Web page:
Self-Disclosure in Psychotherapy NBCC approved

Barry A. Farber, PhD

Course Description

Traditionally, the therapeutic relationship has been characterized as one in which the patient divulges everything about him- or herself, while the therapist acts as a blank slate, revealing nothing. Yet as Barry A. Farber shows in this highly readable book, this characterization does not describe what really happens in therapy. Drawing on empirical research as well as theory and clinical experience, Farber comprehensively explores the nature of self-disclosure by both therapists and patients, its role in the therapeutic process, and ways practitioners from any orientation can make optimal use of it and navigate typical dilemmas and challenges.

Following an introductory overview that highlights the reasons why disclosure is currently such a prominent issue across different schools of psychotherapy, chapters focus in turn on the perspectives of patients and therapists. Farber presents extensive data on patterns of disclosure and reflects on the benefits and costs of sharing personal material in a variety of clinical situations. Rich with detailed case material, the book tackles such compelling questions as:

  • When and how self-revelation can enhance healing and change
  • What types of disclosure may be harmful
  • Why either party may fail to reveal important information
  • The impact on disclosure of race, gender, culture, and sexual orientation
  • How to use disclosure to strengthen the therapeutic relationship
  • Special considerations involved in disclosing to children

A separate chapter discusses supervision, covering how supervisors and supervisees decide what to share with each other, what kinds of disclosures each is likely to find helpful or unhelpful and how this issue affects the quality of the alliance and the work that is accomplished.

Written in a clear, down-to-earth style, this concise volume addresses a topic of central concern for psychotherapists and counselors from all professional backgrounds including clinical psychologists, psychiatrists, family therapists, clinical social workers, addiction counselors, pastoral counselors, and school psychologists.

About Authors

Barry A. Farber, PhD, received his degree in clinical psychology from Yale University. Currently he is a professor of Psychology and Education at Teachers College, Columbia University. He has twice served as chair of the Counseling and Clinical Psychology Department at Teachers College, and has been the program coordinator and director of training in the Clinical Psychology Program since 1990. Dr. Farber serves on the editorial boards of several professional journals, and maintains a small private practice of psychotherapy in Mamaroneck, New York. His three previous books include the coedited volume The Psychotherapy of Carl Rogers: Cases and Commentary. Dr. Farber has written articles on stress and burnout, psychological-mindedness, therapist and patient representations, career motivations of therapists, and the therapist as an attachment figure. He is currently working on a book about psychologically astute rock and roll lyrics.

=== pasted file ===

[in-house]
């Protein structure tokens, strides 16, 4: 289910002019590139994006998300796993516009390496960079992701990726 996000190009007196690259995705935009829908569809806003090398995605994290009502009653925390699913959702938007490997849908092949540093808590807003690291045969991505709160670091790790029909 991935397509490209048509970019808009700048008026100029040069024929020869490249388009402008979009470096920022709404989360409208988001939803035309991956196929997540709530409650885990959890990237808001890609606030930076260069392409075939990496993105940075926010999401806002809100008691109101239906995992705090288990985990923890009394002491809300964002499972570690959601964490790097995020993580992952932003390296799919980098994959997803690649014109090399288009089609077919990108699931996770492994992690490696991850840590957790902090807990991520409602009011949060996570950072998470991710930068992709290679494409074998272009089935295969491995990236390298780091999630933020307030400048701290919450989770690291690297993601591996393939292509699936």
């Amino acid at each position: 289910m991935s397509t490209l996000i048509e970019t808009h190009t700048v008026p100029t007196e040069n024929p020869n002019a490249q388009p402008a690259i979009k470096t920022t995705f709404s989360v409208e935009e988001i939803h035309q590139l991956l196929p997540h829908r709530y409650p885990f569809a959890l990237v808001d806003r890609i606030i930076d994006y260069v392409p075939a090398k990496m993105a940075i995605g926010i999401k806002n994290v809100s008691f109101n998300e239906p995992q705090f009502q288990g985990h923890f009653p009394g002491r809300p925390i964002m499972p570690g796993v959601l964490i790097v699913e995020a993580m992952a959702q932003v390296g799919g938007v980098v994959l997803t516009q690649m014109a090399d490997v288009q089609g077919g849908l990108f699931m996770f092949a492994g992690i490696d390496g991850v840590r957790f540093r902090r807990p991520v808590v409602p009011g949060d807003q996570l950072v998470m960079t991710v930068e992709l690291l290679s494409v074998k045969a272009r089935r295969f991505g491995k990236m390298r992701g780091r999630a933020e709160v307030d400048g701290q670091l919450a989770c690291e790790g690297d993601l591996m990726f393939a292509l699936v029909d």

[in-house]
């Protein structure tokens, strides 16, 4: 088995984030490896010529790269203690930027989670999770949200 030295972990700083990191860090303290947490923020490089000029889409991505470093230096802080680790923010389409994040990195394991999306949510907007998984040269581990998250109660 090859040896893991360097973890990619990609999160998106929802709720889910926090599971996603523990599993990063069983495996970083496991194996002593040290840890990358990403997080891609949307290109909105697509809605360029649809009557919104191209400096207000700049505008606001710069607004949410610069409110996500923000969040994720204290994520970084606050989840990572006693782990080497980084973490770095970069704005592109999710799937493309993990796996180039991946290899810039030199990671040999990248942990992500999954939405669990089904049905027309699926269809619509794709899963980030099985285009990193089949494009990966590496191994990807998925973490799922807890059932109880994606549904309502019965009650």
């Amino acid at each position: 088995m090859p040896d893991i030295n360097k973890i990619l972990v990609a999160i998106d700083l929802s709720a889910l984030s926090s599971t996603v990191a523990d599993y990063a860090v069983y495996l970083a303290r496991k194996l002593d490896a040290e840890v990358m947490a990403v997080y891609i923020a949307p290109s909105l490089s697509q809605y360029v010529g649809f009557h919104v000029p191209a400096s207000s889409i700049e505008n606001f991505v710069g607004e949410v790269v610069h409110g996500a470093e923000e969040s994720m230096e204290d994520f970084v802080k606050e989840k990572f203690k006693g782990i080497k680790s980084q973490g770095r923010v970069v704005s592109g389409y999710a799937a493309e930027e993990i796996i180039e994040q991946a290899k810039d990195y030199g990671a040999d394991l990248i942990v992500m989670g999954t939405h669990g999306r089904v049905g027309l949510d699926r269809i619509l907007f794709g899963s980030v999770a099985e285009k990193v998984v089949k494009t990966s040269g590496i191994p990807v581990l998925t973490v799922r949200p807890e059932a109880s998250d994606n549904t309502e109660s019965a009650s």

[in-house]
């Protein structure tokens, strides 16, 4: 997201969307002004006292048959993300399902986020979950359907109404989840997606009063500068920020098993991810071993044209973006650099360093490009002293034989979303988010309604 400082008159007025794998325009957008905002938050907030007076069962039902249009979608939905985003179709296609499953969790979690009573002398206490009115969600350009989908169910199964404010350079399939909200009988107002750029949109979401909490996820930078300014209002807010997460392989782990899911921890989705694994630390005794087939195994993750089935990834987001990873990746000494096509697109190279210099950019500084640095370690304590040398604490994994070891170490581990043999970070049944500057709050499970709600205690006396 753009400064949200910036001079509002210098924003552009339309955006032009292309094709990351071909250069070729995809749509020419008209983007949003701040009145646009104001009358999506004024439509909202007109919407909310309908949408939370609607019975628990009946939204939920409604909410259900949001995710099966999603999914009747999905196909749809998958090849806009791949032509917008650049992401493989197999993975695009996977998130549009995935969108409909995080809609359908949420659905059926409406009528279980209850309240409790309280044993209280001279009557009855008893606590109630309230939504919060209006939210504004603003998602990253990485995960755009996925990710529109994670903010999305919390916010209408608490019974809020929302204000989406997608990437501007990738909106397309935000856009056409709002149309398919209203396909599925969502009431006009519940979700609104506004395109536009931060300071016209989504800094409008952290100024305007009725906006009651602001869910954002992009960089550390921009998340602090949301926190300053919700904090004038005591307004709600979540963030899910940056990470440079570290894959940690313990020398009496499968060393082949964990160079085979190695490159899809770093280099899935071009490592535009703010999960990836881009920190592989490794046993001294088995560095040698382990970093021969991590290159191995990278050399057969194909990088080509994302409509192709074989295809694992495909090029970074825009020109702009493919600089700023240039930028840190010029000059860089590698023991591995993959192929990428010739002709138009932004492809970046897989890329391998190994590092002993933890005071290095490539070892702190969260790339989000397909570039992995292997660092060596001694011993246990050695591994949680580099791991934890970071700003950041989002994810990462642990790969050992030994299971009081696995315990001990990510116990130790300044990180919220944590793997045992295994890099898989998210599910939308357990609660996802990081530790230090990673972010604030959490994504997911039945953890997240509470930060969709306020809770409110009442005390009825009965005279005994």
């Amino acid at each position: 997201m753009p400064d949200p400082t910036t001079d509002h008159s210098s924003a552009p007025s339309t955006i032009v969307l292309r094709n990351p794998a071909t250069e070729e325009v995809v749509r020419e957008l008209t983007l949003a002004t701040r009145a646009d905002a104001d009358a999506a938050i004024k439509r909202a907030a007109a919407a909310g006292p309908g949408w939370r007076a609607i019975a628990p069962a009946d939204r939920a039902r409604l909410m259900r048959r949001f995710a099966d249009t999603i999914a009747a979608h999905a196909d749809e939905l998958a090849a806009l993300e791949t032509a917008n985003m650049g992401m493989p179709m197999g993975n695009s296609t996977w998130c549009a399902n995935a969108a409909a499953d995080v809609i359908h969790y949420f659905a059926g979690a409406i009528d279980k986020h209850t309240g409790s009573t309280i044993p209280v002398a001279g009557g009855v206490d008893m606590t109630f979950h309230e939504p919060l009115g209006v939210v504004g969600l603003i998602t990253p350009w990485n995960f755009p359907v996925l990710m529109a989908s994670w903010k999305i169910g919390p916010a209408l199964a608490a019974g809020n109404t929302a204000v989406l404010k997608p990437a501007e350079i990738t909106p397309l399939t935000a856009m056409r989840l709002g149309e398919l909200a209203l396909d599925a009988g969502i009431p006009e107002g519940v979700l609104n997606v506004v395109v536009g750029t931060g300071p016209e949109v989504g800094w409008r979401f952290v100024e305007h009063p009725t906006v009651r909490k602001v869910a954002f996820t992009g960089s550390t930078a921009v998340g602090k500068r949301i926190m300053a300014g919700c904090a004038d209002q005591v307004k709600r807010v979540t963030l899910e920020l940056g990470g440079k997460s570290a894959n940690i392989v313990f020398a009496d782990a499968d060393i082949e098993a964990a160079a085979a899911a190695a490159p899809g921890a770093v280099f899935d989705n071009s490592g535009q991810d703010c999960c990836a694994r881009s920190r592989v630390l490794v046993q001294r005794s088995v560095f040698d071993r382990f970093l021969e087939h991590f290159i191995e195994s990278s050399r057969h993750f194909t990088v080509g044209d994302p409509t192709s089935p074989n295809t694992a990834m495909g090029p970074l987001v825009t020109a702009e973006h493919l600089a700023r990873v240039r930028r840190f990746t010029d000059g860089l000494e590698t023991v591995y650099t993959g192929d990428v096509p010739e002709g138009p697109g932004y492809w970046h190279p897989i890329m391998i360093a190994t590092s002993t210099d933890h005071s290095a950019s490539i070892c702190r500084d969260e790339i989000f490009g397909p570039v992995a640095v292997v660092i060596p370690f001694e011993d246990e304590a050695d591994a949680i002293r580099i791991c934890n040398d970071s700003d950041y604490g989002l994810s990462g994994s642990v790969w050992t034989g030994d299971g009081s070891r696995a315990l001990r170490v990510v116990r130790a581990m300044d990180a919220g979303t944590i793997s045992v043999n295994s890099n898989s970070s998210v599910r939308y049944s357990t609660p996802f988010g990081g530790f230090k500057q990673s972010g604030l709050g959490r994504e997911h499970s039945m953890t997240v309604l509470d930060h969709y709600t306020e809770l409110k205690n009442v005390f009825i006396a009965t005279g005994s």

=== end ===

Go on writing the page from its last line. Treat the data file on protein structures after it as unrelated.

Learning Objectives

  1. Explain the positive aspects of self-disclosure in general.
  2. Describe and explain what issues patients tend to avoid discussing in psychotherapy.
  3. Describe the controversy over the alleged benefits of self-disclosure in psychotherapy, and the research which supports it.
  4. Explain the classical position on psychotherapist disclosure.
  5. Explain the difference between factual self-disclosure and self involving counterfertransference disclosure.
  6. Explain the guidelines to follow for when a psychotherapist may refrain from disclosure and instead, should remain silent.
  7. Explain the reasons for supervisor self-disclosure in clinical supervision.

Course Contents

  1. The Nature of Self-Disclosure
  2. Clinical Perspectives on Patient Disclosure
  3. Research Perspectives on Patient Disclosure
  4. Patient Disclosure: the Outcome Controversy
  5. Multicultural Perspectives on Patient Disclosure
  6. Historical Perspectives on Therapist Disclosure
  7. Research Perspectives on the Therapist Disclosure
  8. Clinical Perspectives on Therapist Disclosure
  9. Supervisee and Supervisor Disclosure
  10. Conclusions


Customer Comments

“Excellent coverage of subject. Farber’s text will remain a useful reference for years.”

– J.G., MFT, CA

“Really good! Helpful!”